editorial

DOIhttps://doi.org/10.1108/17465729200600012
Pages2-5
Publication Date01 Jun 2006
AuthorLynne Friedli
SubjectHealth & social care
editorial
Lynne Friedli
Editor
lynne.friedli@
btopenworld.com
EDITORIAL
2journal of public mental health
vol 5 • issue 2
‘The young lieutenant of a small Hungarian
detachment in the Alps sent a reconnaissance
unit into the icy wilderness. The unit did not
return. The lieutenant suffered, fearing that he
had dispatched his own people to death. But on
the third day the unit came back. Where had
they been? “We considered ourselves lost and
waited for the end. And then one of us found a
map in his pocket. We pitched camp, lasted out
the snowstorm and with the map discovered our
bearings.” Having a goodlook at the map, the
lieutenant discovered to his astonishment that it
was not a map of the Alps, but a map of the
Pyrenees.
‘This incident raises the intriguing possibility
that when you are lost, any old map will do…
extended to the issue of strategy,maybe when
you are confused, any old strategic plan will do.’
(Weick, 1995: 54)
If Weick’s recounting of this story might serve
as a parable of our times, it also prompts
reflection on the recent proliferation of maps
intended to guide us to happiness or well-being
(Layard, 2005a; Huppert et al,2005; Marks &
Shah, 2004; Seligman, 2003). No doubt this is part
of what Ilona Kickbusch has described as ‘the
wellness revolution’, in which the biotechnology
industry argues that health is a human right and ‘we
now meet [health] everywhere, primarily as a
product’ (Kickbusch, 2006). Health has also, of
course, become a moral imperative.
As far as mental health is concerned, a discourse
that was once largely confined to psychology
journals or the annals of philosophy has now entered
the mainstream. The causes and consequences of,
and solutions to, national unhappiness are triggering
cross-party political debate (New Statesman, 2006)
and occupying prime time television (see, for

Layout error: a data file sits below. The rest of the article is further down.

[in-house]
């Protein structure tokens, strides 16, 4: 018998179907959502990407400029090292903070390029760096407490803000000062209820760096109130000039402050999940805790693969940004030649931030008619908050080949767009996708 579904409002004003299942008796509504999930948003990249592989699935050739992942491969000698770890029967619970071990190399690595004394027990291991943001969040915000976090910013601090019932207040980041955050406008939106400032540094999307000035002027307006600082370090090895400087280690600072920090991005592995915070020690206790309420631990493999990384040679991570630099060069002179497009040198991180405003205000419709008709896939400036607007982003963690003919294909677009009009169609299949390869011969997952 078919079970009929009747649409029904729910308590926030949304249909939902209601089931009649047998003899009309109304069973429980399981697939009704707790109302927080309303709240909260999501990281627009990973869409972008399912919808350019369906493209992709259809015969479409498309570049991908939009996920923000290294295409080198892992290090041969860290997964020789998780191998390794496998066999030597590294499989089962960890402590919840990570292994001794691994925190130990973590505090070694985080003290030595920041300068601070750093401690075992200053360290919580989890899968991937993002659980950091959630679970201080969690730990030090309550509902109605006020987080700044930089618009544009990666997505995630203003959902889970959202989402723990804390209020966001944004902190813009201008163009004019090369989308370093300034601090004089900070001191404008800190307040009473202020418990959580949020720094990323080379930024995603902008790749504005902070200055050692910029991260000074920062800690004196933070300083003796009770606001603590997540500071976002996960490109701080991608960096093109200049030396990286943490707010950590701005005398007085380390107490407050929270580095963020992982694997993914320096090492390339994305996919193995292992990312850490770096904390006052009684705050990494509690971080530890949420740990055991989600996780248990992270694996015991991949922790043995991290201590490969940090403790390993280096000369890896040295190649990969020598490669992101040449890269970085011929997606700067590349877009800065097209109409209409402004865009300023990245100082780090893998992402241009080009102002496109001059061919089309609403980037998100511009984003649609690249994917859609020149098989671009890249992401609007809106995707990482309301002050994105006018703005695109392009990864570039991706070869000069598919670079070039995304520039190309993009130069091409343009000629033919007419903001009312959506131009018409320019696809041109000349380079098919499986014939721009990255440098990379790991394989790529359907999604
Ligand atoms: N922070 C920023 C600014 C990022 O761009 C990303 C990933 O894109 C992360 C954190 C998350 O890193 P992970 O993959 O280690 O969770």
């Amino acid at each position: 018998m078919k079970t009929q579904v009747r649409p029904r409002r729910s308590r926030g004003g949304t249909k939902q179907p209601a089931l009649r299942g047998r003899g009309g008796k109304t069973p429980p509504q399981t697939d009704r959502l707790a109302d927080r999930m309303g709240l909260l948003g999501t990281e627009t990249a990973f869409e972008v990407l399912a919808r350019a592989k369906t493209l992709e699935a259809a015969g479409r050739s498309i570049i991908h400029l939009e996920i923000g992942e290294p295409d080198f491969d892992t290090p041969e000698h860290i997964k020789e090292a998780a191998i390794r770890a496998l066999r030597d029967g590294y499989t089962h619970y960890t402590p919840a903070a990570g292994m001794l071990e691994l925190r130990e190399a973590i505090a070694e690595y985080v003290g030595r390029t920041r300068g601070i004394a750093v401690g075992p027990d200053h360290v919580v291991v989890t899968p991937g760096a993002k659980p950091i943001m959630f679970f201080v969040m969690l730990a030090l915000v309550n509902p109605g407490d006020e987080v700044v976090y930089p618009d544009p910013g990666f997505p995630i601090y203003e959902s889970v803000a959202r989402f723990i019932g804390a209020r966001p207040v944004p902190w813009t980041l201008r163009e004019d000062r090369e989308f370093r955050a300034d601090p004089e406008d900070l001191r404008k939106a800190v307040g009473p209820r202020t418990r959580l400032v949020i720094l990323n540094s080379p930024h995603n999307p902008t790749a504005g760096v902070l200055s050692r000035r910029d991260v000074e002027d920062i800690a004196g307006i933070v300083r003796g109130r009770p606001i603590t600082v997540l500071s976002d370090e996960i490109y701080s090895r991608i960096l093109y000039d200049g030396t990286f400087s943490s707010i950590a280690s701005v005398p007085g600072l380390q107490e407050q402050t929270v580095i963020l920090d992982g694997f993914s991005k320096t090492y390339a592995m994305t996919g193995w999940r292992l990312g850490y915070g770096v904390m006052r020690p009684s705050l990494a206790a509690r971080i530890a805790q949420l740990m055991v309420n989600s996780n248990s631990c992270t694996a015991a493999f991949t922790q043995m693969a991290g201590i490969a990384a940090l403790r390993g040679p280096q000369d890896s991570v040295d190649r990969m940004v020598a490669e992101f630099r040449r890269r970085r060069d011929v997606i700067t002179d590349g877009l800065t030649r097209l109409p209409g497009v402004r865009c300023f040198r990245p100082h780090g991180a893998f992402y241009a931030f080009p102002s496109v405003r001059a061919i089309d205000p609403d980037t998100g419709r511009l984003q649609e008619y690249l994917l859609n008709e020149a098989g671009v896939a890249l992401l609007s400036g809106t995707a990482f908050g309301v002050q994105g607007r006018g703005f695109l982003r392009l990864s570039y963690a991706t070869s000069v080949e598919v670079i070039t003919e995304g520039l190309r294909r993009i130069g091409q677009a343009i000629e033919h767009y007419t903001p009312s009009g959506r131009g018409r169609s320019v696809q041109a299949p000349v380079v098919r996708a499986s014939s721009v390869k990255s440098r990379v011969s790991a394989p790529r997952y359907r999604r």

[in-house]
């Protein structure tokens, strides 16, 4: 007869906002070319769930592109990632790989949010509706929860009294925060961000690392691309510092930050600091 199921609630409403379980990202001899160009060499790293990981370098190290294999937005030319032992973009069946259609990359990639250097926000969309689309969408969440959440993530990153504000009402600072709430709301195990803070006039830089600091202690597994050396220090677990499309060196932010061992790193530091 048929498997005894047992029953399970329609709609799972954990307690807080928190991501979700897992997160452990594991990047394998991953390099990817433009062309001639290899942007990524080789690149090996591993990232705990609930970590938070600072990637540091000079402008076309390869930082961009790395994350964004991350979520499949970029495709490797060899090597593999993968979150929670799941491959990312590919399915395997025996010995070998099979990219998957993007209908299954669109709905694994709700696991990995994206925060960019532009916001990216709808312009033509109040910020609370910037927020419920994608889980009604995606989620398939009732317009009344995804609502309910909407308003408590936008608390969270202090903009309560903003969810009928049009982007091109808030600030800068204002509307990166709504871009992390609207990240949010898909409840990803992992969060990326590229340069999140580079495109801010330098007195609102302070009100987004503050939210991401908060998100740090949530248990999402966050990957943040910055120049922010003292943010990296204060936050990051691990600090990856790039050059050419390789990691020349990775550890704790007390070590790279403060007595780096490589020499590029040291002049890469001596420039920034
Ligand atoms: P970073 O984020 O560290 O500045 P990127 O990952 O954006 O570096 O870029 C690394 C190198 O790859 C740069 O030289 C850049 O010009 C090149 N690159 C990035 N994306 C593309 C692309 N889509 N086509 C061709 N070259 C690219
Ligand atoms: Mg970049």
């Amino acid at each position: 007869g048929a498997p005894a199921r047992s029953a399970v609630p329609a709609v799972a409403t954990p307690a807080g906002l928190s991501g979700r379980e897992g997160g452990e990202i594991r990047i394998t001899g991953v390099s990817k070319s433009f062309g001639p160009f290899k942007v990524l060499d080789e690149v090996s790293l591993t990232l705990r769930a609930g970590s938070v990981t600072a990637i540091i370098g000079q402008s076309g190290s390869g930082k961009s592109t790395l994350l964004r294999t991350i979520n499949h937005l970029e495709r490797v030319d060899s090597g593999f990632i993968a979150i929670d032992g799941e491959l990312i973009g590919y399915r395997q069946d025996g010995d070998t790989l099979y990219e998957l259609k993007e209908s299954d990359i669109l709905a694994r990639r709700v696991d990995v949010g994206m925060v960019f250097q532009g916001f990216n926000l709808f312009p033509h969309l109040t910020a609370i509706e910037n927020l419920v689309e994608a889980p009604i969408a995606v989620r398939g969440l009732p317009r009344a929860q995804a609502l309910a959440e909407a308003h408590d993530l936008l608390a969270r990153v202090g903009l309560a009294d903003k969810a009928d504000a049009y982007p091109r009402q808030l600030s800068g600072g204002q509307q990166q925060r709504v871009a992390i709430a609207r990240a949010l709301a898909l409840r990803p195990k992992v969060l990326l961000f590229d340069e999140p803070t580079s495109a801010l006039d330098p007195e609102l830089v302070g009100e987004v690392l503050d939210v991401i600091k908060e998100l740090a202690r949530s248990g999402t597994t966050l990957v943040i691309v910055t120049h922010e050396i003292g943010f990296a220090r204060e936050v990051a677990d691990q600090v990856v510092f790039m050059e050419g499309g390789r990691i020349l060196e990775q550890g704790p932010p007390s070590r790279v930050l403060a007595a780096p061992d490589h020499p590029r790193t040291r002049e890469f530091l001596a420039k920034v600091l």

example, the BBC2 series The Happiness Formula
(Easton, 2006)). These questions are even
influencing investment in mental health services: it
was in response to a call by Richard Layard1for
1Professor of economics at the London School of Economics and author of Happiness: towards a new science and two reports on the economics of tackling
common mental disorders through new investment in psychology services (Layard, 2005b; 2006).
greater investment in access to CBT talking
treatments (Layard, 2005b; 2006) that secretary of
state for health Patricia Hewitt earlier this summer
announced pilot sites in Doncaster and Newham to
provide ‘real, tangible evidence of the effectiveness
of talking therapies’ and, somewhat less credibly,
to ‘break the cycle of deprivation’ (Department
of Health, 2006). Scotland of course has its own
centre dedicated to the pursuit of happiness
(http://www.centreforconfidence.co.uk).
It is certainly a litmus test of the roadworthiness
of a new idea when a prime minister in waiting takes
it on board. David Cameron has made clear that he
believes ‘improving happiness is of the utmost
importance’. Furthermore, as he told the Google
Zeitgeist Europe conference on 22 May this year: ‘We
should also acknowledge a vital truth, that the
pursuit of wealth is no longer – if it ever was – enough
to meet people’s deepest hopes and aspirations.’
Perhaps less unexpectedly,well-being and the
pursuit of happiness are also central themes in the
Church of England’s new report Faithful Cities,
which revisits the question of theological responses
to poverty and inequality that so provoked the Tory
government in 1985 (General Synod). Faithful
Cities offers a stringent critique of the current
government’s failure to seriously reduce inequalities,
pointing out that the gap between rich and poor in
the UK is one of the highest in Europe (based on
2001 figures), and says:
‘While the churches will continue to work in
partnership with government, civil society,
business and other faiths, they will be
increasingly critical of theories and practices
based purely on economics. They will also seek
alternatives for the sake of the common good.
The Church has firsthand, daily experience
of the damage caused by severe poverty and
inequality. Equally, the Church has firsthand
experience of how significant wealth does
not translate into significant happiness’
(Commission on Urban Life and Faith, 2006).
©Pavilion Publishing (Brighton) Ltd

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